Myanmar troops open fire on fleeing Rohingya at border

Myanmar soldiers in ChainKharLi Rakhine ethnic village, an area close to the fighting at Rathedaung township of Rakhine state in Myanmar on Friday. The death toll from attacks by Rohingya insurgents that day has climbed to 96, the government said. In
Myanmar soldiers in ChainKharLi Rakhine ethnic village, an area close to the fighting at Rathedaung township of Rakhine state in Myanmar on Friday. The death toll from attacks by Rohingya insurgents that day has climbed to 96, the government said. In yesterday's attack by Myanmar troops upon Rohingya villagers, it was not clear if there were any injuries.PHOTO: EUROPEAN PRESSPHOTO AGENCY

YANGON • Myanmar troops opened fire on hundreds of fleeing Rohingya villagers with mortar shells and machine guns yesterday, said an Agence France-Presse reporter at the scene and Bangladesh border guards.

The firing occurred at Ghumdhum border post, where the villagers have been stranded since Friday after fresh violence broke out in Myanmar's northern Rakhine state.

"They have fired on civilians, mostly women and children, hiding in the hills near the (border) zero line," Border Guard Bangladesh station chief Manzurul Hassan told AFP. "They fired machine guns and mortar shells suddenly, targeting the civilians."

It was not immediately clear if there were any injuries.

Thousands of Rohingya Muslims fleeing violence in Myanmar are trying to cross the border with Bangladesh, Bangladeshi security officials said yesterday. Denied entry by the authorities, many were left without shelter in no-man's land on the border, or forced to return to villages, trapping them between militants and security forces.

The death toll from widespread attacks staged by Rohingya insurgents on Friday has climbed to 96, including nearly 80 insurgents and 12 members of the security forces, the government said, prompting it to evacuate staff and villagers from some areas.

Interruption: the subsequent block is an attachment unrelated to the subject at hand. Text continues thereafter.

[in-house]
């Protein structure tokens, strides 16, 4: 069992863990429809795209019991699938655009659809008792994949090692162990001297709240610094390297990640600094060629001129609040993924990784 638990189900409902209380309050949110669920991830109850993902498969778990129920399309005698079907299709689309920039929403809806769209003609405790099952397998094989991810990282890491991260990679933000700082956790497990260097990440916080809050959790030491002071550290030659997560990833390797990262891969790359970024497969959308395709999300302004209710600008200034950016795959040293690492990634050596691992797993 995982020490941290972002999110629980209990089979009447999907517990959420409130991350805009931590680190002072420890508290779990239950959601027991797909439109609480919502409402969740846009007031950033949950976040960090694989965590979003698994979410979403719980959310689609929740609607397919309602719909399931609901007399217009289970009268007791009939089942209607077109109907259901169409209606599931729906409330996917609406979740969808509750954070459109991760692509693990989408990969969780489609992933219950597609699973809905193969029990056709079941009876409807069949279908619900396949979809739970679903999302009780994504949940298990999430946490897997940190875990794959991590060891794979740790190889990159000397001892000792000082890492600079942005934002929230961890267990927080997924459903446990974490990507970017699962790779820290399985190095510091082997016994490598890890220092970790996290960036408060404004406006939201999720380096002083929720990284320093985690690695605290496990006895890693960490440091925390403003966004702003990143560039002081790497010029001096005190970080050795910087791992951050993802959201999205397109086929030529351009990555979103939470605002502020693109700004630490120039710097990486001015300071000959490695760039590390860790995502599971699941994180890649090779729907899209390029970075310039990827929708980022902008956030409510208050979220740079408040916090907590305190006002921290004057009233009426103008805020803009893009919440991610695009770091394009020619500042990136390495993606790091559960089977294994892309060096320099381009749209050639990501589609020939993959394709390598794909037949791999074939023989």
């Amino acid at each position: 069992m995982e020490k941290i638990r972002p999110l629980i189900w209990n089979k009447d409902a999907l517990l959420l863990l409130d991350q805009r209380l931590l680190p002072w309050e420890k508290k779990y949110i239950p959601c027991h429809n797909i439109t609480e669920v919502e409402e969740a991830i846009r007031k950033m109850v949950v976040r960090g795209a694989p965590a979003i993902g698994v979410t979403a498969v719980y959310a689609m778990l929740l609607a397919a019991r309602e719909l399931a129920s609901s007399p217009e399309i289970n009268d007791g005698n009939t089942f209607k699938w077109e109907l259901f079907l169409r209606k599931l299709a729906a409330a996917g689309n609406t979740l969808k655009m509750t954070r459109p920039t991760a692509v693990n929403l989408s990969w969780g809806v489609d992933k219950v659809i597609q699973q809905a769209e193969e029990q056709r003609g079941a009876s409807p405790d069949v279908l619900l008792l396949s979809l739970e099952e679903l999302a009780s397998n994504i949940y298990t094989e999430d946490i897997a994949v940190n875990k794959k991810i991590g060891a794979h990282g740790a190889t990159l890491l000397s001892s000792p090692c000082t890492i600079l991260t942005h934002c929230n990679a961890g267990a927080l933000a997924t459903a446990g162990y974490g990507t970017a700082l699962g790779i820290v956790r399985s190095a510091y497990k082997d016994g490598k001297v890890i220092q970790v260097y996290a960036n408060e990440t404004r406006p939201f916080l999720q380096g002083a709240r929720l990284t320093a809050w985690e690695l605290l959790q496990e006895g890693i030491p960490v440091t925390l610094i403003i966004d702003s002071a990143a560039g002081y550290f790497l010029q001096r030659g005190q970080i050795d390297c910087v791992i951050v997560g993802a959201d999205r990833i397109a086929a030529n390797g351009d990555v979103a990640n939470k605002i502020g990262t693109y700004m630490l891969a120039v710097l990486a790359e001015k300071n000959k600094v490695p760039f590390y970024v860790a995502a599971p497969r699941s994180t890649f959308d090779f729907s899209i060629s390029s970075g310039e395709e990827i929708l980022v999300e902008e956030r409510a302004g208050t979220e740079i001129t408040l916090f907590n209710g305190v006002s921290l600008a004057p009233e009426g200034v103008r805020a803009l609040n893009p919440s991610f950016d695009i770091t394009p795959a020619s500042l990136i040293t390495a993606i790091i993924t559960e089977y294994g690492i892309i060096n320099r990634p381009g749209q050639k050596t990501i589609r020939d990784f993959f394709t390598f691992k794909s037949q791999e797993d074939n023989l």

The attacks marked a dramatic escalation of a conflict that has simmered since last October, when a similar offensive prompted a major military sweep beset by allegations of serious human rights abuses.

The treatment of approximately 1.1 million Muslim Rohingya in mainly Buddhist Myanmar has emerged as the biggest challenge for national leader Aung San Suu Kyi. Late on Friday, she condemned the morning raids in which insurgents wielding guns, sticks and homemade bombs assaulted 30 police stations and an army base.

The government said there had been several large clashes involving hundreds of Rohingya across north-western Rakhine yesterday. The fiercest fighting took place on the outskirts of the major town of Maungdaw, near the Alodaw Pyae Buddhist monastery.

Maungdaw resident Nay Myo Lin, 27, told Reuters by telephone that security forces opened fire on scores of what appeared to be Muslim men with guns near the monastery.

The government said in a statement: "Extremist Bengali terrorists are attacking using man-made mines... swords, sticks, guns. They also killed Islamic religious people of their own faith who were village administrators."

The Arakan Rohingya Salvation Army, which instigated the October attacks, has claimed responsibility for the offensive, presenting it as a defence against the Myanmar army.

AGENCE FRANCE-PRESSE, REUTERS

A version of this article appeared in the print edition of The Sunday Times on August 27, 2017, with the headline 'Myanmar troops open fire on fleeing Rohingya at border'. Print Edition | Subscribe